Australia

Festival goer took up to nine MDMA capsules, inquest hears

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A 19-year-old man who died as a result of MDMA and cocaine toxicity earlier told his friend he would "push through" at the Sydney music festival they attended.

A young man who took up to nine MDMA capsules at a Sydney music festival told his friend before he died "he was just going to keep a strong mind and push through it", an inquest has heard.

Callum Brosnan, 19, collapsed at Olympic Park train station after attending the Knockout Games of Destiny electronic dance music event in December 2018.

He died in hospital within hours as a result of MDMA and cocaine toxicity.

Callum Brosnan
Callum Brosnan died as a result of MDMA and cocaine toxicity.
Facebook/ Callum Brosnan

Mr Brosnan's friend, who can't be identified for legal reasons, on Tuesday testified they had bumped into each other at about 5pm and spent most of the event together.

He understood Mr Brosnan had previously ingested MDMA once or twice a month, adding that on "most occasions" those in their peer group took multiple capsules.

He said the 19-year-old seemed "fine" and was dancing, singing along and performing shows for other patrons with his light-up gloves.

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Australia's two biggest states have pushed back pill testing at music festivals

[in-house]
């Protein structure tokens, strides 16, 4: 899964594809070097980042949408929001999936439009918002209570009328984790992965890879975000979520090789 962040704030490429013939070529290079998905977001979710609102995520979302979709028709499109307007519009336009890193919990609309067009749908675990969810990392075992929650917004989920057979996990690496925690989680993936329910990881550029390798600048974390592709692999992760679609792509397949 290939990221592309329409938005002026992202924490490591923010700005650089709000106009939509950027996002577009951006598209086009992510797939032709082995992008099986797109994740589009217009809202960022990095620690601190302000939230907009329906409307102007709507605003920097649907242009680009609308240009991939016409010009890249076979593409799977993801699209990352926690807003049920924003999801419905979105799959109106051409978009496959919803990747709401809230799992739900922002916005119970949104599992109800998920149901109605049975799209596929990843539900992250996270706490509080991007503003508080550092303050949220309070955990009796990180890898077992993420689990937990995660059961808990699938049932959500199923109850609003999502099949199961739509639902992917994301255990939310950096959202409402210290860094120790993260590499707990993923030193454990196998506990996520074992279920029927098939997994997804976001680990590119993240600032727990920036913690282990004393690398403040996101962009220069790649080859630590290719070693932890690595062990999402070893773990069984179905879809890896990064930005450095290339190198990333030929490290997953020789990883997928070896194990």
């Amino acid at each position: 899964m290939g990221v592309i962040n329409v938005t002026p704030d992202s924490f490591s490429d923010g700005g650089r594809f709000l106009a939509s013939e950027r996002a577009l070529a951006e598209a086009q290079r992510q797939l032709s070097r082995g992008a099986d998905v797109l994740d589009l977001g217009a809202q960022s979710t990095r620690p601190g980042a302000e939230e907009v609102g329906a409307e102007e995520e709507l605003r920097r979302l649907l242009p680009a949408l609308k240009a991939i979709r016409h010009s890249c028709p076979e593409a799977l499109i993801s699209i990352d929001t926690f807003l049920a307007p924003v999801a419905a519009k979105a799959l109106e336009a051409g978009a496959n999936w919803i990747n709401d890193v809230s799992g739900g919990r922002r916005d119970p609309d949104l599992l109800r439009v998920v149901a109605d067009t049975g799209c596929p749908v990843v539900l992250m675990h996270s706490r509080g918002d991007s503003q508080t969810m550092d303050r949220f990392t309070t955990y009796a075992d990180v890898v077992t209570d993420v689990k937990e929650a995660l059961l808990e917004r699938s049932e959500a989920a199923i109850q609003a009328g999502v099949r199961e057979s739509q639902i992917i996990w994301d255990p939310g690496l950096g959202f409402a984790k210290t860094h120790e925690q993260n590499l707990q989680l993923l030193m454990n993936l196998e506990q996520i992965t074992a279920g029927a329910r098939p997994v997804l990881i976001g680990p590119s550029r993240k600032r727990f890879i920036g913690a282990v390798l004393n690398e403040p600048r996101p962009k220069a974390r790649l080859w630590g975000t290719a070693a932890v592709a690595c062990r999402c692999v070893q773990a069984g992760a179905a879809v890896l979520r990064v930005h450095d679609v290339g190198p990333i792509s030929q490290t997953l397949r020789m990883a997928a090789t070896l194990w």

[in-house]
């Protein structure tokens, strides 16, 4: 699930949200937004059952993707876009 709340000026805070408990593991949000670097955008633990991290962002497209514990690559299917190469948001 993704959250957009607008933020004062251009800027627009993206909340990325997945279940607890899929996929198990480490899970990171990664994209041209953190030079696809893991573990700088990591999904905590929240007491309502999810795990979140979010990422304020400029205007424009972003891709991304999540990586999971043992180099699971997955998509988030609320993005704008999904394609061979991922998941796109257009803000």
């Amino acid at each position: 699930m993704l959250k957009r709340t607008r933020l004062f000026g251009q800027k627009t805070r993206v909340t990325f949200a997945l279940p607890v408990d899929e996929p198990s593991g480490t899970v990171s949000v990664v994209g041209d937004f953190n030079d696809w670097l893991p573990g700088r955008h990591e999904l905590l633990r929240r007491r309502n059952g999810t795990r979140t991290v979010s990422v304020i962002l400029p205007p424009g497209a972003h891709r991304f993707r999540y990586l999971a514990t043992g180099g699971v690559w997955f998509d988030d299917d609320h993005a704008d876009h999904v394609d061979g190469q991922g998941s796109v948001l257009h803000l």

Australia's two biggest states have pushed back pill testing at music festivals

"We believe that he could've got more pills for doing these shows for people but that's not something we can confirm," the friend told the NSW Coroners Court.

But he said by about 11.30pm Mr Brosnan was "standing there, staring at the stage, looking blank".

"I asked if he needed a break or some water and he said no."

Mr Brosnan then made the comment about just pushing through.

NSW Police Detective Inspector Karl Leis, the officer in charge of the investigation into Callum Brosnan's death at Knockout Games of Destiny in December 2018.
NSW Police Detective Inspector Karl Leis, the officer in charge of the investigation into Callum Brosnan's death at Knockout Games of Destiny in December 2018.
AAP

Deputy State Coroner Harriet Grahame asked: "What was that saying to you?"

"He thought he'd be alright, he thought he'd get through it just by staying calm," the young man replied.

He said Mr Brosnan stumbled on the way to the station and was found talking "to some random people" who couldn't understand him.

The friend told the coroner if he could speak to his younger self he would have made Mr Brosnan get medical help, fresh air outside or some rest.

"Whatever could have helped," he said.

Dr Hester Wilson speaks to the media at the Coroner's Court .
Dr Hester Wilson says drug safety checking is an appropriate harm minimisation strategy.
AAP

A Sydney-based GP earlier testified that the presence of police drug dogs at festivals can lead to unintended consequences such as panic consumption, internal concealment, bingeing beforehand and buying drugs from unknown sources inside the gates.

"They naturally will be worried that if they seek help, they're going to get into trouble," Dr Hester Wilson said.

"That's one of the dynamics with the large police presence with dogs ... it's a deterrent."

Dr Wilson said she supports drug safety checking because the evidence shows a punitive approach - to just say no - doesn't work.

Ms Grahame is examining the drug-related deaths of six young people at NSW music festivals between December 2017 and January 2019.

Nathan Tran, Diana Nguyen, Joseph Pham, Joshua Tam and Alexandra Ross-King also died from MDMA toxicity or complications of MDMA use.

They were aged between 18 and 23.

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